Isotopically delicious!
March 26, 2007 3:44 PM   Subscribe

One burger, double neutrons, hold the quarks. Mikhail Shchepinov believes that eating food enhanced with more isotopes can lead to longer lives. What could go wrong?
posted by greatgefilte (21 comments total)
If becoming Spiderman is wrong, I don't want to be right
posted by saraswati at 3:48 PM on March 26, 2007

Sounds good. But how does it taste?
posted by Chinese Jet Pilot at 3:51 PM on March 26, 2007

So this neutron walks into a bar and orders a beer. He asks the bartender "How much?", to which the bartender replies: For you: no charge."
posted by ZenMasterThis at 3:51 PM on March 26, 2007 [3 favorites]

Two hydrogen atoms are walking down the road, and one says "Shit, I lost an electron." The other asks "Are you sure?" "I'm *positive.*"

A p-bar walks into a bar and explodes.
posted by eriko at 3:53 PM on March 26, 2007 [2 favorites]

But how does it taste?

A little strange, at first, but it has a lot of charm.
posted by eriko at 3:54 PM on March 26, 2007 [2 favorites]

Corn has an unusually high proportion of C13 atoms. As of the last few decades, Americans eat obscene amounts of corn in various forms.

That corn-fed cow burger is now health food, I suppose.
posted by gurple at 3:56 PM on March 26, 2007

Arrrrg! The puns!

Addressing the post, I'm reminded of the radium craze of the previous century (read more here, thanks, cenoxo). Why can't we just eat, y'know, food?
posted by lekvar at 4:05 PM on March 26, 2007

Up And At Them!
posted by drjimmy11 at 4:16 PM on March 26, 2007 [2 favorites]

...'But if only a small proportion of the food hydrogen atoms are replaced by deuterium and only a small proportion of those leaked into the body, the resulting concentrations would be unlikely to cause any damage.'

Promising as that sounds,...

Wait. That sounds promising?

I think, perhaps, we're setting the bar a wee bit low these days.
posted by Malor at 4:28 PM on March 26, 2007

make love to me, drjimmy11
posted by papakwanz at 4:38 PM on March 26, 2007

What could go wrong?

There, I fixed that for you.
posted by revgeorge at 6:17 PM on March 26, 2007

The guys down at marketing will have their jobs cut out for them trying to think of a more consumer-friendly name for heavy water that doesn't sound fattening.
posted by Rhomboid at 6:43 PM on March 26, 2007

consumer-friendly name for heavy water

It's Neutralized™!
posted by eriko at 6:53 PM on March 26, 2007

It's radioactive weaponized food day on metafilter.
posted by ninjew at 6:55 PM on March 26, 2007

Ah, I see, Alexander Litvinenko was just a victim of a health food craze gone wrong.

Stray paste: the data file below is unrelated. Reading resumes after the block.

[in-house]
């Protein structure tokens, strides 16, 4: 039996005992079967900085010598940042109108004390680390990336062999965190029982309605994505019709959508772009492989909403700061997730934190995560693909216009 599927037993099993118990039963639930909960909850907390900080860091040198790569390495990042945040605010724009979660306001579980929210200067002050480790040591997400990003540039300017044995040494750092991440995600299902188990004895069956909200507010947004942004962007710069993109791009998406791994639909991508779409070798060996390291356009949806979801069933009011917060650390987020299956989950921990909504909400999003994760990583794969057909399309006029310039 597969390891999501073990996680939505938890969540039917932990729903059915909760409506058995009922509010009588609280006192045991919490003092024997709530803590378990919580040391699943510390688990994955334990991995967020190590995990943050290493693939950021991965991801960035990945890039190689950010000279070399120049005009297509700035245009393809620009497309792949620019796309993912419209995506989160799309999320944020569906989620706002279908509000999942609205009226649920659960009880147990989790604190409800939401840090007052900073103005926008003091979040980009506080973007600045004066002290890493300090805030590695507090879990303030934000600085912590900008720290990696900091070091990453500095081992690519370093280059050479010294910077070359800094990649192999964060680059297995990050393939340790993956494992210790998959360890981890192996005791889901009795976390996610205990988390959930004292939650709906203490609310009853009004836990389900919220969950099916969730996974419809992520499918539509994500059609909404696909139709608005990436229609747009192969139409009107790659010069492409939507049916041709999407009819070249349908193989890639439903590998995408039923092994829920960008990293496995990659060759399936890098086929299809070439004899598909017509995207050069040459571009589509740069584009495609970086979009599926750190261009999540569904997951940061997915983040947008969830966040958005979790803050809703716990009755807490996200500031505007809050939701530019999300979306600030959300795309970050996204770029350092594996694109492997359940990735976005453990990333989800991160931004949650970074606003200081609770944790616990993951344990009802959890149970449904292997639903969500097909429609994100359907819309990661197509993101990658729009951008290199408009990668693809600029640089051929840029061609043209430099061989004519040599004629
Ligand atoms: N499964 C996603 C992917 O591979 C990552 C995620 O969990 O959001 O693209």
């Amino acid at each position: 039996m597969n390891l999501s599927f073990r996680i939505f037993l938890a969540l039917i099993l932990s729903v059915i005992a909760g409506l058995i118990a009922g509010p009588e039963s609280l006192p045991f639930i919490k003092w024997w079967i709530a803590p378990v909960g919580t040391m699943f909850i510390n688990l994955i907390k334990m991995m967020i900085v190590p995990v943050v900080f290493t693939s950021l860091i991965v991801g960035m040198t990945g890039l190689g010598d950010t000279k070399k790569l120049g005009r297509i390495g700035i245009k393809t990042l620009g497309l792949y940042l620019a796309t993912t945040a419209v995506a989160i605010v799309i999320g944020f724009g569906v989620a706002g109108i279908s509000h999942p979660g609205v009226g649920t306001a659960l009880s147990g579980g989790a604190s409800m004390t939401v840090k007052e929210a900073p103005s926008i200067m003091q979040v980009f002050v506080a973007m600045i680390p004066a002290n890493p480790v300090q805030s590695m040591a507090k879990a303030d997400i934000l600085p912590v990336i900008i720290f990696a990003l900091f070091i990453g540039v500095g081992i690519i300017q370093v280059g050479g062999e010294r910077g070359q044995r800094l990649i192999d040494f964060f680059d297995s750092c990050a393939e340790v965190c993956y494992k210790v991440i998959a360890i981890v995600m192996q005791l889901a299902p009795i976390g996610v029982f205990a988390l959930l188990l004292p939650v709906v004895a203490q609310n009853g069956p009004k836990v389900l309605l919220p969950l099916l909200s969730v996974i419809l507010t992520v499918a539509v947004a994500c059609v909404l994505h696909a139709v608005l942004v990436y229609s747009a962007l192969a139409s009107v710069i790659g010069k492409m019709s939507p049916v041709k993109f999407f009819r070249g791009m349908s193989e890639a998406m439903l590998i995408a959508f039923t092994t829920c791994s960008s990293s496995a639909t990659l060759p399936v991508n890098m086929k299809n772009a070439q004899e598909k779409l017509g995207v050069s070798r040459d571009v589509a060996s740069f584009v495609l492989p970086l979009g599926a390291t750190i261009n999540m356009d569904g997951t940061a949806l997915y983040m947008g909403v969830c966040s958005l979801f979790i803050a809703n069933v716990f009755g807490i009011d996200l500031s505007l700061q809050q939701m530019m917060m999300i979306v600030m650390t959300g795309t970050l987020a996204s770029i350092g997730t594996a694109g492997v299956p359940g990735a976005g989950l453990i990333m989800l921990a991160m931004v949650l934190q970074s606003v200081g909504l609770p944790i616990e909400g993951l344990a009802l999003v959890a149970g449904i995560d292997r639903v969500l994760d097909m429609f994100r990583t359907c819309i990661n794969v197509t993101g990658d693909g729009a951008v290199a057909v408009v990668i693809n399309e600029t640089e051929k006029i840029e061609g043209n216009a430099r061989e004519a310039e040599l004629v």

posted by stevis23 at 8:42 PM on March 26, 2007

I've wondered why we don't irradiate food to preserve it. My chem instructor, back in the day, used to talk about how you'd be able to buy vacuum-wrapped irradiated steaks that weren't refrigerated but wouldn't spoil as long as the plastic retained its integrity.
posted by pax digita at 5:18 AM on March 27, 2007

We did that for awhile, pax. They used to have irradiated milk. But it always tasted a little funny, like it was on the edge of spoiling, and ultimately the 'don't nuke my food!' crowd won out and it was all taken off the shelves.
posted by Malor at 5:32 AM on March 27, 2007

pax digita - three reasons:
1. It may or may not reduce the food's nutritional value, by destroying some of the beneficial chemicals. Not sure what the latest scientific word on this is.
2. It may or may not create strange, possibly toxic compounds in the food. Not sure about this one either.
3. It gives food processors an excuse to care even less about contamination, refrigeration and proper storage. Imagine a slaughterhouse where bacteria are instantly killed at the end of the production line - 'Hey, we don't even have to hose the shit off the meat any more!'.

Anyway, the main post made me think of an article I read ages ago about radiation hormesis. Interesting stuff, although at the moment Wikipedia thinks it's discredited.
posted by A Thousand Baited Hooks at 5:44 AM on March 27, 2007

I got one!

Did you hear about the neutrino with a small oscillation angle that started using Axe deodorant?

Women were so attracted to him that he was being lepton at all occasions.

ok, it's horrible, but I felt left out
posted by greatgefilte at 6:06 AM on March 27, 2007

Doesn't deuterium disable many important biological compounds? I recall hearing that enzymes containing D had a slightly different 'shape' which impaired their function. (Experts, pls hope me!)
posted by ryanrs at 10:49 AM on March 27, 2007

If you replaced all the water someone was drinking with heavy water would that mess them up?
And how much weight would it make them gain?
posted by Iax at 5:56 PM on March 27, 2007

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